I am a certified sewing instructor and pattern fitting teacher IRL.  I alter patterns to fit for those who already know how to sew, and I teach those who want to learn or improve their skills.
I am also a Brand Ambassador for BERNINA USA, and am happy to have the privilege to do so.

You can always check me out elsewhere on the web:

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Please feel free to ask questions and make suggestions in the YouTube video comments in order to be eligible.  If you are not one of my YouTube subscribers, let me know what you would like to see more of on my blog in the comments below.

Thanks for all your interest in my little slice of this internet world.

"I don't know everything, 
but, I do know a lot about some things, 
so I'll teach you a
few things of what I do know."

Saturday, October 3

How To Trace Commercial Sewing Patterns

Happy Saturday!! I thought about you all when I had to copy a pattern that is out of print.  I didn't want to use up the pattern, so I traced it onto Swedish tracing paper in order to save the original for later use.  Here is a quick tutorial on tracing patterns.  Hope it's useful.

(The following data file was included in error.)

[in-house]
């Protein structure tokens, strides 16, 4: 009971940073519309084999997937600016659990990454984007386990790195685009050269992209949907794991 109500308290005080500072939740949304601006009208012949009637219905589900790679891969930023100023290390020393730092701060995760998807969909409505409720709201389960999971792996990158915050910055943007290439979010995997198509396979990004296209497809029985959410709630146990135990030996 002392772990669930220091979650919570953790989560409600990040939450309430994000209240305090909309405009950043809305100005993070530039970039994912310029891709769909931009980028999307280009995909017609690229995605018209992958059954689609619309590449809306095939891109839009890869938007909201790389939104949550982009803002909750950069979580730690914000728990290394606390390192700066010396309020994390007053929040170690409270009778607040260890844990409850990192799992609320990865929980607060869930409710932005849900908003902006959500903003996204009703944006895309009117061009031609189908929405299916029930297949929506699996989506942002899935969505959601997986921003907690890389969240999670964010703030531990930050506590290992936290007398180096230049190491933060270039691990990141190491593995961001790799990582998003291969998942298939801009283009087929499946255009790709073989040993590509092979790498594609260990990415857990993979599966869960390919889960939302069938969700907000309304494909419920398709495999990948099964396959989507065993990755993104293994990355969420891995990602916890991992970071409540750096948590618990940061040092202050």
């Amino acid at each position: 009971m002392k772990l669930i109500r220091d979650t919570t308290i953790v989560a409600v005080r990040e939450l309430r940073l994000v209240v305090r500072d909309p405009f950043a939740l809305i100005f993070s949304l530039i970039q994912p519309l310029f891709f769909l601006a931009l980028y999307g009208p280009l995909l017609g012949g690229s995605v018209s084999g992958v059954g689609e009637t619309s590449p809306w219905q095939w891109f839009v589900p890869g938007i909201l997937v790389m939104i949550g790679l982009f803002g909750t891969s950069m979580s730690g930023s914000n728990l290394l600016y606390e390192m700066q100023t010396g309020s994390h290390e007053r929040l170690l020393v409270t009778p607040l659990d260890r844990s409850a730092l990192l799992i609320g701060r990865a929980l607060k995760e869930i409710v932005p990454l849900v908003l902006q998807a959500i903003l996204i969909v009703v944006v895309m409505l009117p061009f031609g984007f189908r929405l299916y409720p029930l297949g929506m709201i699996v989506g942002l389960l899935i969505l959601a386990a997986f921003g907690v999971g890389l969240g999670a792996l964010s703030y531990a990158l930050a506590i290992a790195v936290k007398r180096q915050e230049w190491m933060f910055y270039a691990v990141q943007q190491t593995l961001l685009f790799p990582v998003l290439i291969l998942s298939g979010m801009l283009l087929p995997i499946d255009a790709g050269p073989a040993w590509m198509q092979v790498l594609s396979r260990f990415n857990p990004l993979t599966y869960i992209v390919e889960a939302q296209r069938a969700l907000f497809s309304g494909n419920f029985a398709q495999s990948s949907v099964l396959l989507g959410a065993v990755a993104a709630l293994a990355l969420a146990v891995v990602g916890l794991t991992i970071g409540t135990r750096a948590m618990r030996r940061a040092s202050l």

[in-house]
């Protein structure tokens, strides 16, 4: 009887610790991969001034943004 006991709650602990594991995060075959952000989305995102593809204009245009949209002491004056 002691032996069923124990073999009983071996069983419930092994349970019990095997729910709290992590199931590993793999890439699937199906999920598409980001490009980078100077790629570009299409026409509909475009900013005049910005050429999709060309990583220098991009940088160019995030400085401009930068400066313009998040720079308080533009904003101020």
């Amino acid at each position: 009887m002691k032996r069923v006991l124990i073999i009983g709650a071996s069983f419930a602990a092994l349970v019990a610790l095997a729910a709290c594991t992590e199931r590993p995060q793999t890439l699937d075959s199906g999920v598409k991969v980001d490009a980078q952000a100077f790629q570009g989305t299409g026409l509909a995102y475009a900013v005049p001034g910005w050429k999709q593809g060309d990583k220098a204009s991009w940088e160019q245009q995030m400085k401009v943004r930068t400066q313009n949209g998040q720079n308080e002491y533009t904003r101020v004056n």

Commercial "tissue paper" patterns are great to have when it comes to tracing off your size from the multi-size sheets.   This is the only time having "thin" paper is a bonus--you will be more inclined to trace your size and protect the pattern for future use.
how to trace commercial sewing patterns tutorial

SUPPLIES:  You will need only 3 items:
  1. Sharpie Fine Point Markers

  2. Tracing paper

  3. Commercial Sewing Patterns of course (mccalls, simplicity)

"Sharpie" fine point markers.  

Sharpie is the only one that I have found to work as well as they do.  I think it has something to do with the ink, but that is my guess, and it isn't a scientific fact, just trust me on this, it works. Keep these points in mind